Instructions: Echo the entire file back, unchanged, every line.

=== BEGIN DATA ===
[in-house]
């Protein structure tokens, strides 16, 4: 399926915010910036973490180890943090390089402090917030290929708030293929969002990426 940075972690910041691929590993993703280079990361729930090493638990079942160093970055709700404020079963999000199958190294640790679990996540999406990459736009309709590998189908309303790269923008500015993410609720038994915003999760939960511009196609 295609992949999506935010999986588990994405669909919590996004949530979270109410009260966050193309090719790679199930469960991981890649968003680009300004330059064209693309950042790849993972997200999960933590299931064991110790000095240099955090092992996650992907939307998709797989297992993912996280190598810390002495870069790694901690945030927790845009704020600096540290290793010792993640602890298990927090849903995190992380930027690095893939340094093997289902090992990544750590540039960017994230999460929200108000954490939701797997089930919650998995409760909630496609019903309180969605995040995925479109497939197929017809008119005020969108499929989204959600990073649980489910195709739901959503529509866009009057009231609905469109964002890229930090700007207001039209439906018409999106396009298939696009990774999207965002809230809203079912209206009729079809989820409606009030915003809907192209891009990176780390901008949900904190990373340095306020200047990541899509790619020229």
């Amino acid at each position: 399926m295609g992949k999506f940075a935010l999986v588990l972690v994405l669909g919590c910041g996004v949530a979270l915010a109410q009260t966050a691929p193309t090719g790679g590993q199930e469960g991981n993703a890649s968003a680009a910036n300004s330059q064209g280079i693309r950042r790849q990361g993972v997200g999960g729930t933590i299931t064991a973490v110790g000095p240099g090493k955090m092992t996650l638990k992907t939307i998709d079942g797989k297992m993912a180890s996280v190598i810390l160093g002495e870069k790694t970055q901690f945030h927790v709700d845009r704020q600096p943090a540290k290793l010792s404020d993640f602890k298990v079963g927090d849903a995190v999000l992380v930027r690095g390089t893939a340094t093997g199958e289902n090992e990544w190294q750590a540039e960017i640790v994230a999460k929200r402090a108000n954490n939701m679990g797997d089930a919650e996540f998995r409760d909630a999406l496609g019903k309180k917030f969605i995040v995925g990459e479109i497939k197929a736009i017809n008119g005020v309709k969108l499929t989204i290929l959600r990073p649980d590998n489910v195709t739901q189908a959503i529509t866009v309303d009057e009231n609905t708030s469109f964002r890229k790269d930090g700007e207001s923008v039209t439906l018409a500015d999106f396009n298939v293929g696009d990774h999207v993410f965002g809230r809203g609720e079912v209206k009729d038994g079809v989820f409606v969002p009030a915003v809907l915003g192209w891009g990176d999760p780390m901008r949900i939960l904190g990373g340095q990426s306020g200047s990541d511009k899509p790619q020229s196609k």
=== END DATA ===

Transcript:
[in-house]
């Protein structure tokens, strides 16, 4: 399926915010910036973490180890943090390089402090917030290929708030293929969002990426 940075972690910041691929590993993703280079990361729930090493638990079942160093970055709700404020079963999000199958190294640790679990996540999406990459736009309709590998189908309303790269923008500015993410609720038994915003999760939960511009196609 295609992949999506935010999986588990994405669909919590996004949530979270109410009260966050193309090719790679199930469960991981890649968003680009300004330059064209693309950042790849993972997200999960933590299931064991110790000095240099955090092992996650992907939307998709797989297992993912996280190598810390002495870069790694901690945030927790845009704020600096540290290793010792993640602890298990927090849903995190992380930027690095893939340094093997289902090992990544750590540039960017994230999460929200108000954490939701797997089930919650998995409760909630496609019903309180969605995040995925479109497939197929017809008119005020969108499929989204959600990073649980489910195709739901959503529509866009009057009231609905469109964002890229930090700007207001039209439906018409999106396009298939696009990774999207965002809230809203079912209206009729079809989820409606009030915003809907192209891009990176780390901008949900904190990373340095306020200047990541899509790619020229």
């Amino acid at each position: 399926m295609g992949k999506f940075a935010l999986v588990l972690v994405l669909g919590c910041g996004v949530a979270l915010a109410q009260t966050a691929p193309t090719g790679g590993q199930e469960g991981n993703a890649s968003a680009a910036n300004s330059q064209g280079i693309r950042r790849q990361g993972v997200g999960g729930t933590i299931t064991a973490v110790g000095p240099g090493k955090m092992t996650l638990k992907t939307i998709d079942g797989k297992m993912a180890s996280v190598i810390l160093g002495e870069k790694t970055q901690f945030h927790v709700d845009r704020q600096p943090a540290k290793l010792s404020d993640f602890k298990v079963g927090d849903a995190v999000l992380v930027r690095g390089t893939a340094t093997g199958e289902n090992e990544w190294q750590a540039e960017i640790v994230a999460k929200r402090a108000n954490n939701m679990g797997d089930a919650e996540f998995r409760d909630a999406l496609g019903k309180k917030f969605i995040v995925g990459e479109i497939k197929a736009i017809n008119g005020v309709k969108l499929t989204i290929l959600r990073p649980d590998n489910v195709t739901q189908a959503i529509t866009v309303d009057e009231n609905t708030s469109f964002r890229k790269d930090g700007e207001s923008v039209t439906l018409a500015d999106f396009n298939v293929g696009d990774h999207v993410f965002g809230r809203g609720e079912v209206k009729d038994g079809v989820f409606v969002p009030a915003v809907l915003g192209w891009g990176d999760p780390m901008r949900i939960l904190g990373g340095q990426s306020g200047s990541d511009k899509p790619q020229s196609k």